In 2017, only 60 companies remained in the Fortune 500 that had appeared on the list in 19551 . In 1965, the average tenure in the S&P index was 33 years, by 1990 it was 20 years and it is now forecast to shrink to 14 years by 2026. Carpe Diem has never been a more apt phrase.
That this has happened should come as no surprise. In 1942, Schumpeter described a process called creative destruction, calling it industrial mutation. He wrote that it:
“incessantly revolutionises the economic structure from within, incessantly destroying the old one, incessantly creating a new one. This process of Creative Destruction is the essential fact about capitalism.”
This isn’t a new phenomenon, so why is the pace of destruction increasing? What is going wrong in today’s companies? Is there an elixir of youth that businesses can take to ensure their eternal life? Some companies re-invent themselves. The IBM of today is completely different from that of 1955. Others are more familiar, but have diversified, such as DuPont. Some broadly operate in the same space with the same product, Coca Cola for example. All, however, have evolved in some way.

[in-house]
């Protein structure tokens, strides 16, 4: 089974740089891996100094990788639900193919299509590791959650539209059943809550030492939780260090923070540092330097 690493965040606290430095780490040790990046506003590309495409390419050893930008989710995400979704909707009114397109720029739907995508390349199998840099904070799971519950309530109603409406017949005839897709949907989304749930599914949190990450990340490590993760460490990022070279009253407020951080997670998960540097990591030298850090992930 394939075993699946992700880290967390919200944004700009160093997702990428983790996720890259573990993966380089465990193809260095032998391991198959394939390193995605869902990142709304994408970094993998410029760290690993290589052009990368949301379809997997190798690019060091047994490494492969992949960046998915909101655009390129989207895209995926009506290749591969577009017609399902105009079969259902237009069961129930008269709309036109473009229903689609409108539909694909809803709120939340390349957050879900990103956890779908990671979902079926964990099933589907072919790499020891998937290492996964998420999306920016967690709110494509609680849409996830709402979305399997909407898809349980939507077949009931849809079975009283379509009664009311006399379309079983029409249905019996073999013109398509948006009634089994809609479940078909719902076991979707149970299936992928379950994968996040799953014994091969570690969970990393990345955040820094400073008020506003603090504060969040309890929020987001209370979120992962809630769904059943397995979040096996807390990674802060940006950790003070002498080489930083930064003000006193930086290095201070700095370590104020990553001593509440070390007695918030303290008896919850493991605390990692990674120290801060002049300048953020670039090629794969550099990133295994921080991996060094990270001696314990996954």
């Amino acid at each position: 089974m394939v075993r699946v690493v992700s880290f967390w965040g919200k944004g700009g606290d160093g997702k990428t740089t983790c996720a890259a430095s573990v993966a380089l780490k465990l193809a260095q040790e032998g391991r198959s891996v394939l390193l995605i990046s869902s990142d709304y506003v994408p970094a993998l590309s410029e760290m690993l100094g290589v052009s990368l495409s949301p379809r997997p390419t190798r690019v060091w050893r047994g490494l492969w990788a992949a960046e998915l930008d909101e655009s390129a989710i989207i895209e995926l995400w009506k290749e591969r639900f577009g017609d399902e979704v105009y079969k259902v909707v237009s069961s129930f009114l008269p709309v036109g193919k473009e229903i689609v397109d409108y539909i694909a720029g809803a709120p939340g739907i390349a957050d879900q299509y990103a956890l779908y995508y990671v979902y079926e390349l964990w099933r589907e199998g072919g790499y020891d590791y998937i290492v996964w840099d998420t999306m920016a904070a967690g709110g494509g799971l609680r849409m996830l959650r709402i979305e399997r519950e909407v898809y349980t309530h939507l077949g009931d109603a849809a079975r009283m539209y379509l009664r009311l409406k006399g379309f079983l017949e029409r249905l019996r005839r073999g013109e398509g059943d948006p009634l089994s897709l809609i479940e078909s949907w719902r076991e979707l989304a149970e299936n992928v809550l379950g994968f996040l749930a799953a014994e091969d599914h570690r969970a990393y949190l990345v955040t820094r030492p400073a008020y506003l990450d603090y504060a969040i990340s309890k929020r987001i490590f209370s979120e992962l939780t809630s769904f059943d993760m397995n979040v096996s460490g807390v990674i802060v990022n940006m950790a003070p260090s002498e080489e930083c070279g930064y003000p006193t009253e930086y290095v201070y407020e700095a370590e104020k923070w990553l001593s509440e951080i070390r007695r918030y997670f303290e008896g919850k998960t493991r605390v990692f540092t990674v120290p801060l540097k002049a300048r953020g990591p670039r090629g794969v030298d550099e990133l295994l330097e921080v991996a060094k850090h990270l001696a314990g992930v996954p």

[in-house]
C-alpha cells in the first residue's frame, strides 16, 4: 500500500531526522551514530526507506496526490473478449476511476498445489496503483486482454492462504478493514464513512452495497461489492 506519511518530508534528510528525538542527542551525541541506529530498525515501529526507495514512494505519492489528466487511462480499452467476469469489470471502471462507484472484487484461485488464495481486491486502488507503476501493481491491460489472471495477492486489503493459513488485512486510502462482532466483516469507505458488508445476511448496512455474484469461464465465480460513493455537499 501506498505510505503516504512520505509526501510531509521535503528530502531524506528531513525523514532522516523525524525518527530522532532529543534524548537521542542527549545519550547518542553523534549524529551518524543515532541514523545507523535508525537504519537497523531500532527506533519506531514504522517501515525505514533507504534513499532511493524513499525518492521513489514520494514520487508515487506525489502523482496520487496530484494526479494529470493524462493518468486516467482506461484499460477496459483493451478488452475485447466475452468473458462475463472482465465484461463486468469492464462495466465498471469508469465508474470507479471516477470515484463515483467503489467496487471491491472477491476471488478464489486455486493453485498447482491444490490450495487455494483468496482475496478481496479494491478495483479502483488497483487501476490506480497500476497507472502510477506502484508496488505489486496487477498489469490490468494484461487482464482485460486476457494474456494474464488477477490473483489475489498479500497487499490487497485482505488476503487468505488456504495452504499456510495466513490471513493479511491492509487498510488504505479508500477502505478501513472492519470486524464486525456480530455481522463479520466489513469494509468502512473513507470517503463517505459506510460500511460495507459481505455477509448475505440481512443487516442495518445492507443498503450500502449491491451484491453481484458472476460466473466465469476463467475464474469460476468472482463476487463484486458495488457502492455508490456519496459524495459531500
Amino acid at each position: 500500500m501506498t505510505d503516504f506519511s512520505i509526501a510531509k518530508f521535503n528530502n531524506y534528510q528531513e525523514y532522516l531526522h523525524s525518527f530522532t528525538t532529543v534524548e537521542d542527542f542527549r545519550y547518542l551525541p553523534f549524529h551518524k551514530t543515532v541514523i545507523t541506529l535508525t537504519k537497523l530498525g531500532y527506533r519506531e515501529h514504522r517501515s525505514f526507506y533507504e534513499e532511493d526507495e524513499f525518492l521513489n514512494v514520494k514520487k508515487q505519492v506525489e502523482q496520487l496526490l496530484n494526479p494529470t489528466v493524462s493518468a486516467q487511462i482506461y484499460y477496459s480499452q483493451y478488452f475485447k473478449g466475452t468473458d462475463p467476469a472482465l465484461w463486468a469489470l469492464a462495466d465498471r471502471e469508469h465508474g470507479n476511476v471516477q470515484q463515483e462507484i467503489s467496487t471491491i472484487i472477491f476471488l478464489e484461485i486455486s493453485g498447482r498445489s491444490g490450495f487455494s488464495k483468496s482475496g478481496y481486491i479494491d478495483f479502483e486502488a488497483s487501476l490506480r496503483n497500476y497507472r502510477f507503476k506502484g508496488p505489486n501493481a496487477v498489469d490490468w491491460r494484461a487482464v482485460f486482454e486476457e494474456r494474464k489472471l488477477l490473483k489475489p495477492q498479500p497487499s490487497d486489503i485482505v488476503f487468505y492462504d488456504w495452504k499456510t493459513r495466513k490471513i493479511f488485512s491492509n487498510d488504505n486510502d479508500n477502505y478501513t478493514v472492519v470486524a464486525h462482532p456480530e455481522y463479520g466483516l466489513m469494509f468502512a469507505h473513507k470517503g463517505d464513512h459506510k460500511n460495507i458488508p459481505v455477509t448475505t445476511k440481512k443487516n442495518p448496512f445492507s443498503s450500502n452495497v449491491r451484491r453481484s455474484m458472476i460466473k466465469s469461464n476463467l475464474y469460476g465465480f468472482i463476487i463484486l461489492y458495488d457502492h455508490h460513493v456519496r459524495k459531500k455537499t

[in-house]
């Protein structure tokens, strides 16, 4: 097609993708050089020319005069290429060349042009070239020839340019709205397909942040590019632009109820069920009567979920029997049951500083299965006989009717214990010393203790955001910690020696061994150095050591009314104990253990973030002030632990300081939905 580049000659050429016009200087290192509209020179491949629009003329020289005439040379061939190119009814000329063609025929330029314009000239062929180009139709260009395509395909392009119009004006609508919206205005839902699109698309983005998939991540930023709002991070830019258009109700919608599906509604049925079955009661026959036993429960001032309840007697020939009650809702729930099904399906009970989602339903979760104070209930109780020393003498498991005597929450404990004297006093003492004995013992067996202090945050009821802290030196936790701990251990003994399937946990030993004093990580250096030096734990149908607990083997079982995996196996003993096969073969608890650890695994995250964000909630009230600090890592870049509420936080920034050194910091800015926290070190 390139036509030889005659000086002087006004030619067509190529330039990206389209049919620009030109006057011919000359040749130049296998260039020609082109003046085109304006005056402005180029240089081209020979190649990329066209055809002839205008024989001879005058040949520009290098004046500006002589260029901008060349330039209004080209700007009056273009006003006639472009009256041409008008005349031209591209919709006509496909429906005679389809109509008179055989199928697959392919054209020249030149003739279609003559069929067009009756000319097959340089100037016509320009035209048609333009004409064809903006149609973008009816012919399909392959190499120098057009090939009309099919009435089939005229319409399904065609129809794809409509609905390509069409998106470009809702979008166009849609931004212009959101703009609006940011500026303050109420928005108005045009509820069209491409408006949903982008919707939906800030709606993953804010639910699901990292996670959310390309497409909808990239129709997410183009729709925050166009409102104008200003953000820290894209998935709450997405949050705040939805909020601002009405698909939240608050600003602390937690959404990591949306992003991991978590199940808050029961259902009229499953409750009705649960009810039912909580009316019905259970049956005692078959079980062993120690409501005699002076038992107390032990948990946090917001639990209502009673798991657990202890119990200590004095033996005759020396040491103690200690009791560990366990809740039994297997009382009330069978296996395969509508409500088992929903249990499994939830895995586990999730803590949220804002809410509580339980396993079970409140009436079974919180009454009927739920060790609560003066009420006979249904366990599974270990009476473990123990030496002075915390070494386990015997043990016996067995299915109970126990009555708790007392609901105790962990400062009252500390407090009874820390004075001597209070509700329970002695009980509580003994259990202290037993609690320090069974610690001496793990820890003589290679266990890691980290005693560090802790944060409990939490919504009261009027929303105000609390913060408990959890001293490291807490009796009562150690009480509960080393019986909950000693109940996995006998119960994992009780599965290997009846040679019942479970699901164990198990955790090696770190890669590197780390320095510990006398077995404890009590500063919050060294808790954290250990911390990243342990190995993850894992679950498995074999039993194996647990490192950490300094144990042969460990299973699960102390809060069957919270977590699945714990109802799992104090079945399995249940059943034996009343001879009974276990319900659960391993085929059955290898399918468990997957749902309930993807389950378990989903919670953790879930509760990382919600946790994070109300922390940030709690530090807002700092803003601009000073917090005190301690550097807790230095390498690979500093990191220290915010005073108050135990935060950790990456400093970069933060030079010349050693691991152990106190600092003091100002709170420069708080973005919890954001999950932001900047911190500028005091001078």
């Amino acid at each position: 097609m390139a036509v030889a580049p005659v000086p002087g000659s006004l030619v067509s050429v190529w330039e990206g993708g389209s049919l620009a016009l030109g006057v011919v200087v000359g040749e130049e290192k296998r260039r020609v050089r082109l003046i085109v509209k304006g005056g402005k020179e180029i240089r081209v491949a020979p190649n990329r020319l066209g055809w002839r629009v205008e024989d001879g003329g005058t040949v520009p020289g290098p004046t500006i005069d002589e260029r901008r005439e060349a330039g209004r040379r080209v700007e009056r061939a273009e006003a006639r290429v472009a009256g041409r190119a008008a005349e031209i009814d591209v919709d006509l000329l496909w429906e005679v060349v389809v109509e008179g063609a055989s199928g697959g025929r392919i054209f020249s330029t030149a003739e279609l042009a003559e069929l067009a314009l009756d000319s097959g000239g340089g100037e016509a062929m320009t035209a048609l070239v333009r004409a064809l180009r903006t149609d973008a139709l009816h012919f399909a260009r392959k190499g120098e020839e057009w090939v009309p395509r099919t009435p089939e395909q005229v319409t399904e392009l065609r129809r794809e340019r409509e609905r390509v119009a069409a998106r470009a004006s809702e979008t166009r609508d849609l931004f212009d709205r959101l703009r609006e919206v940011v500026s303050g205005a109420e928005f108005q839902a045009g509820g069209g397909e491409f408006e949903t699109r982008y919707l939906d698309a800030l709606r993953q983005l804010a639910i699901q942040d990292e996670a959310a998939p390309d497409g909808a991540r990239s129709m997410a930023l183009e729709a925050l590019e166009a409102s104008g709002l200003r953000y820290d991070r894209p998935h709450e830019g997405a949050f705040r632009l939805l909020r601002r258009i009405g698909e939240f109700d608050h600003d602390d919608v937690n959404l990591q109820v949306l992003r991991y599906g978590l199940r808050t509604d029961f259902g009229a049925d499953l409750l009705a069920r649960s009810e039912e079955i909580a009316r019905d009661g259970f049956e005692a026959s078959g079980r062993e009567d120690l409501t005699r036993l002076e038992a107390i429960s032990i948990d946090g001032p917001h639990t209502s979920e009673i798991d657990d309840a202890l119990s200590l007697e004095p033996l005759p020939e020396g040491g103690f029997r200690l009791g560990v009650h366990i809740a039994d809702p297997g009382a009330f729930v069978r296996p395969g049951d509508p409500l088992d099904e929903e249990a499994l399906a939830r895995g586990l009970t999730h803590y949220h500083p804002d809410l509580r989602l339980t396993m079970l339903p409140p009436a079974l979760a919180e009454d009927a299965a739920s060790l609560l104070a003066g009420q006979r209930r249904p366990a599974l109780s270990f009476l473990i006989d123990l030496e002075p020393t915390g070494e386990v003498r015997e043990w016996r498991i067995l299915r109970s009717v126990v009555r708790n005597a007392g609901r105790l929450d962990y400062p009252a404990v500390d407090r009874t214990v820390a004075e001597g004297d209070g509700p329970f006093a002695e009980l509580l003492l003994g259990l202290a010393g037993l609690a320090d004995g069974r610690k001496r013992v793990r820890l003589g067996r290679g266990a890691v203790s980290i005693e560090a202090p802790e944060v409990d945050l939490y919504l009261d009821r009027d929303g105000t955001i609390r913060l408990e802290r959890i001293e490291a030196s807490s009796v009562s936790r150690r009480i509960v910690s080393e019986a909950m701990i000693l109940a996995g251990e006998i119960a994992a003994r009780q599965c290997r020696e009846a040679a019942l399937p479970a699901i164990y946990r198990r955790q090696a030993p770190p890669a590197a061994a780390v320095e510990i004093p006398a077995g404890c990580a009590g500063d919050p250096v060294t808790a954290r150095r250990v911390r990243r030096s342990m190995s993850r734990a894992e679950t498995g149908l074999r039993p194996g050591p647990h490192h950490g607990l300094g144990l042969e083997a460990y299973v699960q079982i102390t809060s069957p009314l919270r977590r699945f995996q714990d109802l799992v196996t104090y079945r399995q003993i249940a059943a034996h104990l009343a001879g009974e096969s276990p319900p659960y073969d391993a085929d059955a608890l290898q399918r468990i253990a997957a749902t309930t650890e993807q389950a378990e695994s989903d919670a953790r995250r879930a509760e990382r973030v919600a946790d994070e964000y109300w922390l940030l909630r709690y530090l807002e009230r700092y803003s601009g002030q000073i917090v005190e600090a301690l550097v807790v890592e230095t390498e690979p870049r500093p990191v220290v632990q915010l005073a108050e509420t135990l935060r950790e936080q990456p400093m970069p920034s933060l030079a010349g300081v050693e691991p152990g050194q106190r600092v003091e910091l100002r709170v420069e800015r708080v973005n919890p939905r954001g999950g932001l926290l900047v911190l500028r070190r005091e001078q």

Teese and Pisano wrote about the dynamic capabilities of firms. Dynamic refers to the changing environment and capabilities to the organisation’s ability to cope with that changing environment. There is little doubt that the pace of change is increasing. The average life span of an S&P entrant is testimony to that. It is the complacent company that will go out of business. The difference is that, whereas historically companies lost the battle to survive because of a single reason, there are now more pressures than ever everywhere.
This white paper looks specifically at four areas for companies that are important to review in the ever-changing economy. They are: supply chain, routes to market, innovation and the competition.
White Paper Table of Contents…
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Avoiding The Cost Of Complacency: Four Key Areas To Address In A Dynamic Economy
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